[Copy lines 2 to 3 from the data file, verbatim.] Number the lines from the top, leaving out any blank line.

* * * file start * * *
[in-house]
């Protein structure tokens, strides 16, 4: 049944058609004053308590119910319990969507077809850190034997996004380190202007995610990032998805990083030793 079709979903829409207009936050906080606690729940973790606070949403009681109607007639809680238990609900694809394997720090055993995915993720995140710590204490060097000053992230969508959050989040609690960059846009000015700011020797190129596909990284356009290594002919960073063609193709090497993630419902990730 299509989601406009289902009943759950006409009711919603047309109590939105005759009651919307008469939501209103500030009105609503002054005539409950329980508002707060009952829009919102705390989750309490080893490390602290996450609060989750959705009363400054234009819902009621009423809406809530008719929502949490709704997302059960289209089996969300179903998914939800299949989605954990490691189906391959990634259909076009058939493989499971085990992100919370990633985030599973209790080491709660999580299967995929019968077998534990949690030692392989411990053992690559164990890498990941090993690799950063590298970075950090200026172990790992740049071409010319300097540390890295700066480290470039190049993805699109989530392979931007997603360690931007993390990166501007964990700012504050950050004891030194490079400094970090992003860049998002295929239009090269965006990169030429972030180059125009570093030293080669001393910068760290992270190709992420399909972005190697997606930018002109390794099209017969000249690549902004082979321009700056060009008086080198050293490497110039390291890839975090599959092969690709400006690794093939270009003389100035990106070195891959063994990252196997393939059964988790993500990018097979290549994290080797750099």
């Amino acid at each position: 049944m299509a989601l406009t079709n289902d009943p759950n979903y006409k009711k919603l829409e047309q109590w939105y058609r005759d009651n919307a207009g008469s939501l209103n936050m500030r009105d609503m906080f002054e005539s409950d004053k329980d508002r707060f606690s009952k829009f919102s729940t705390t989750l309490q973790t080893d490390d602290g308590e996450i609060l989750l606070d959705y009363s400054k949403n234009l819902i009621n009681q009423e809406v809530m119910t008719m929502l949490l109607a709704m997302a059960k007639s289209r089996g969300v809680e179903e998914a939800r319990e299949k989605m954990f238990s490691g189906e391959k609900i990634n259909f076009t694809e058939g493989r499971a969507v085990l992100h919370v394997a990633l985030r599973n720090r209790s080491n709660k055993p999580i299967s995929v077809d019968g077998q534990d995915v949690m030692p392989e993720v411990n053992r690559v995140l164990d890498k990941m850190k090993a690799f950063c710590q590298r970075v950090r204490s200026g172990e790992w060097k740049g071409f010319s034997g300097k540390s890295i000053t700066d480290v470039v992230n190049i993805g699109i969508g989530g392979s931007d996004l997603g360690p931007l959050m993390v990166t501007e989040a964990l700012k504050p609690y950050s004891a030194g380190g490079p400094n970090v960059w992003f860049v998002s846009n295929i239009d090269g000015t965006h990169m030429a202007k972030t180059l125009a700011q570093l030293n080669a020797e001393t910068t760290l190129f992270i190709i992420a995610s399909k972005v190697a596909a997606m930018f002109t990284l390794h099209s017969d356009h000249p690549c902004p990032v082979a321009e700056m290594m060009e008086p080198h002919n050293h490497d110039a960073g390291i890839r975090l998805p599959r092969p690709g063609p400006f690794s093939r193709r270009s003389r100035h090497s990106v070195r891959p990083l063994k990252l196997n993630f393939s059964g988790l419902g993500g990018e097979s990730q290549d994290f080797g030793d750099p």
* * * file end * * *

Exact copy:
């Protein structure tokens, strides 16, 4: 049944058609004053308590119910319990969507077809850190034997996004380190202007995610990032998805990083030793 079709979903829409207009936050906080606690729940973790606070949403009681109607007639809680238990609900694809394997720090055993995915993720995140710590204490060097000053992230969508959050989040609690960059846009000015700011020797190129596909990284356009290594002919960073063609193709090497993630419902990730 299509989601406009289902009943759950006409009711919603047309109590939105005759009651919307008469939501209103500030009105609503002054005539409950329980508002707060009952829009919102705390989750309490080893490390602290996450609060989750959705009363400054234009819902009621009423809406809530008719929502949490709704997302059960289209089996969300179903998914939800299949989605954990490691189906391959990634259909076009058939493989499971085990992100919370990633985030599973209790080491709660999580299967995929019968077998534990949690030692392989411990053992690559164990890498990941090993690799950063590298970075950090200026172990790992740049071409010319300097540390890295700066480290470039190049993805699109989530392979931007997603360690931007993390990166501007964990700012504050950050004891030194490079400094970090992003860049998002295929239009090269965006990169030429972030180059125009570093030293080669001393910068760290992270190709992420399909972005190697997606930018002109390794099209017969000249690549902004082979321009700056060009008086080198050293490497110039390291890839975090599959092969690709400006690794093939270009003389100035990106070195891959063994990252196997393939059964988790993500990018097979290549994290080797750099």
């Amino acid at each position: 049944m299509a989601l406009t079709n289902d009943p759950n979903y006409k009711k919603l829409e047309q109590w939105y058609r005759d009651n919307a207009g008469s939501l209103n936050m500030r009105d609503m906080f002054e005539s409950d004053k329980d508002r707060f606690s009952k829009f919102s729940t705390t989750l309490q973790t080893d490390d602290g308590e996450i609060l989750l606070d959705y009363s400054k949403n234009l819902i009621n009681q009423e809406v809530m119910t008719m929502l949490l109607a709704m997302a059960k007639s289209r089996g969300v809680e179903e998914a939800r319990e299949k989605m954990f238990s490691g189906e391959k609900i990634n259909f076009t694809e058939g493989r499971a969507v085990l992100h919370v394997a990633l985030r599973n720090r209790s080491n709660k055993p999580i299967s995929v077809d019968g077998q534990d995915v949690m030692p392989e993720v411990n053992r690559v995140l164990d890498k990941m850190k090993a690799f950063c710590q590298r970075v950090r204490s200026g172990e790992w060097k740049g071409f010319s034997g300097k540390s890295i000053t700066d480290v470039v992230n190049i993805g699109i969508g989530g392979s931007d996004l997603g360690p931007l959050m993390v990166t501007e989040a964990l700012k504050p609690y950050s004891a030194g380190g490079p400094n970090v960059w992003f860049v998002s846009n295929i239009d090269g000015t965006h990169m030429a202007k972030t180059l125009a700011q570093l030293n080669a020797e001393t910068t760290l190129f992270i190709i992420a995610s399909k972005v190697a596909a997606m930018f002109t990284l390794h099209s017969d356009h000249p690549c902004p990032v082979a321009e700056m290594m060009e008086p080198h002919n050293h490497d110039a960073g390291i890839r975090l998805p599959r092969p690709g063609p400006f690794s093939r193709r270009s003389r100035h090497s990106v070195r891959p990083l063994k990252l196997n993630f393939s059964g988790l419902g993500g990018e097979s990730q290549d994290f080797g030793d750099p």